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Rather than spar, the GOP governor’s debate focused on Cox and Lyman’s vision of Utah

Incumbent Gov. Spencer Cox speaks as he debates with Utah Rep. Phil Lyman during Utah’s gubernatorial GOP primary debate held at the Eccles Broadcast Center in Salt Lake City on Tuesday, June 11, 2024.
Isaac Hale
/
Deseret News, Pool
Incumbent Gov. Spencer Cox speaks as he debates with Utah Rep. Phil Lyman during Utah’s gubernatorial GOP primary debate held at the Eccles Broadcast Center in Salt Lake City on Tuesday, June 11, 2024.

The choice ahead of Republican voters following the relatively tame affair of the GOP governor’s primary debate isn’t as diametric as imagined.

On one hand, there’s incumbent Spencer Cox, an unapologetic cheerleader for the state who’s “proud of Utah” and what it has accomplished in his first term. On the other is challenger Rep. Phil Lyman, who portrayed himself as a leader who wouldn’t shy away from telling people the “harsh reality” of government. To him, Utah can do better by shifting power away from a top-down model — both federally and at the state level.

The June 11 debate organized by the Utah Debate Commission leaped from water to housing, immigration to public lands and even on state investments in the new NHL hockey team and pursuit of the Olympics. On more than one occasion, the candidates found themselves in agreement.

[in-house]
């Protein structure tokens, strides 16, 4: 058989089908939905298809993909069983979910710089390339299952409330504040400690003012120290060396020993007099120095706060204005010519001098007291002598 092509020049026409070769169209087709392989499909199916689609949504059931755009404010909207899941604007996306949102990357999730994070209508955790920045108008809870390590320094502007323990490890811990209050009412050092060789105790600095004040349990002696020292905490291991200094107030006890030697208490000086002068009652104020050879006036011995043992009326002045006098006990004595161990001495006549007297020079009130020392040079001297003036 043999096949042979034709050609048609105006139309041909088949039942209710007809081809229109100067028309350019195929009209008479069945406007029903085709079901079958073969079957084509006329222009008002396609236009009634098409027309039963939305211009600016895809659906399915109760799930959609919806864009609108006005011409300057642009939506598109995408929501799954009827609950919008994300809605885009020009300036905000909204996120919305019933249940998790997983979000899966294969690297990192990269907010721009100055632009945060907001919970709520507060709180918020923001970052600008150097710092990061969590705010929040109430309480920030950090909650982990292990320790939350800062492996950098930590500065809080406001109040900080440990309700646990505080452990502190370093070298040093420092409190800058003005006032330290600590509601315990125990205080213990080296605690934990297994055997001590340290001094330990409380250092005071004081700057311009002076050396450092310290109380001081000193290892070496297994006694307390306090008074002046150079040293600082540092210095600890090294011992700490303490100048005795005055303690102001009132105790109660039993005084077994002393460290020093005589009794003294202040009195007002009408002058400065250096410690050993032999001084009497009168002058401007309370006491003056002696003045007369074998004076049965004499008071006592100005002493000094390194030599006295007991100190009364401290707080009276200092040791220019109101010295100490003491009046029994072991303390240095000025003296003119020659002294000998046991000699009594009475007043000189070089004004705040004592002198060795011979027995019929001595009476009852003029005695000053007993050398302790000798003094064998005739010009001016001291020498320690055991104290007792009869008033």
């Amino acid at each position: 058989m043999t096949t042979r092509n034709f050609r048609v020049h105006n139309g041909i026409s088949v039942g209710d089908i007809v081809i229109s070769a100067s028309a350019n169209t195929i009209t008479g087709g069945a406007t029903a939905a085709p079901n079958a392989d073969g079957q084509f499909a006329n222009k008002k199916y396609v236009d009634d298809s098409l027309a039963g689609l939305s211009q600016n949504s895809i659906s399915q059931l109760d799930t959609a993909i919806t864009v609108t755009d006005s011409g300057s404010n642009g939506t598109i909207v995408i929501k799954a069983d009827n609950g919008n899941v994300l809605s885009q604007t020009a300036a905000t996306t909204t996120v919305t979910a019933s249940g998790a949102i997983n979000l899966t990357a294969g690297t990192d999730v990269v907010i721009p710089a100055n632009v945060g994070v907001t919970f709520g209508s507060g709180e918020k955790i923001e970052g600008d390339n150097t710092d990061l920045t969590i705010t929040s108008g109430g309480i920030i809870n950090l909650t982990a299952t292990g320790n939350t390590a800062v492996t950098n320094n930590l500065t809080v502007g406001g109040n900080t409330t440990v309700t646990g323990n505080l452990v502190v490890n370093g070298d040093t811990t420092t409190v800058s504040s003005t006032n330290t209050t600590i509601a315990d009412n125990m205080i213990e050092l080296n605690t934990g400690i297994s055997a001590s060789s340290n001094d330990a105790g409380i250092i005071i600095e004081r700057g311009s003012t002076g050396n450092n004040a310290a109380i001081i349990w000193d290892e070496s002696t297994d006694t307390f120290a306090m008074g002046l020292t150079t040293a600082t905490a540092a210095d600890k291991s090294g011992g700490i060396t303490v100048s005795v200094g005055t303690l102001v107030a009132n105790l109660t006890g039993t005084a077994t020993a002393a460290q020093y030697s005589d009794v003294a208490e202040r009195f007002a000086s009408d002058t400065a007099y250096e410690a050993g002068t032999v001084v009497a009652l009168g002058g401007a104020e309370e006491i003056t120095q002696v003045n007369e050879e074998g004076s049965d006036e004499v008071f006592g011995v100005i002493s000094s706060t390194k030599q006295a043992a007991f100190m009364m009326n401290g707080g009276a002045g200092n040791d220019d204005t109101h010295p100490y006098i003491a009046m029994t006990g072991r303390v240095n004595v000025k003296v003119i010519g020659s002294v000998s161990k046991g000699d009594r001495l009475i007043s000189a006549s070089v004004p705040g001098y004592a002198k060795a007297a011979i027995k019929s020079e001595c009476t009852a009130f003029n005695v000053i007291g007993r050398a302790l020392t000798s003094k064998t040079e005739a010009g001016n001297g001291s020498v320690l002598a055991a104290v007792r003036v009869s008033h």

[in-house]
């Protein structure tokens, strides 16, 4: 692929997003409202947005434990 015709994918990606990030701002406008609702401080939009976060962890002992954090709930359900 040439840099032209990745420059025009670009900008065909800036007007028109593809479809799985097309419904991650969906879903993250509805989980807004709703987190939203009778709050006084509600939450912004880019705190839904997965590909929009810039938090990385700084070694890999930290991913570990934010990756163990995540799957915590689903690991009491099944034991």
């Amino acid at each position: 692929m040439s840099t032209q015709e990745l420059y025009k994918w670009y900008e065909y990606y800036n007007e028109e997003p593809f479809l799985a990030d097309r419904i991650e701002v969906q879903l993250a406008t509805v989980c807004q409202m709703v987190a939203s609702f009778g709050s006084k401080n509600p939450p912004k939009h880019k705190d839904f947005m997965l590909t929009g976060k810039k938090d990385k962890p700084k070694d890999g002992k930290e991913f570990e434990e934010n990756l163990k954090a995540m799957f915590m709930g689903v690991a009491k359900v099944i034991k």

Cox touted legislative accomplishments during his first term, including record tax cuts, a landmark school voucher program and taking on social media giants like TikTok and Meta in court.

“I've never been more optimistic about who we are and what we can accomplish when we work together,” he said.

Lyman was more suspicious of the status quo, seeing a state that needed to be assertive in its affairs and shoot straight with its residents.

“There's a lot of collusion, a lot of corruption that takes place in the policymaking of Utah,” he said. “The good news of that is that there is a cure. And the cure is that people have a chance to vote. They have a chance to vote for a governor and a lieutenant governor that will tell them the truth and the harsh reality.”

Incumbent Gov. Spencer Cox speaks during Utah’s gubernatorial GOP primary debate held at the Eccles Broadcast Center in Salt Lake City on Tuesday, June 11, 2024.
Isaac Hale
/
Deseret News, Pool
Incumbent Gov. Spencer Cox speaks during Utah’s gubernatorial GOP primary debate held at the Eccles Broadcast Center in Salt Lake City on Tuesday, June 11, 2024.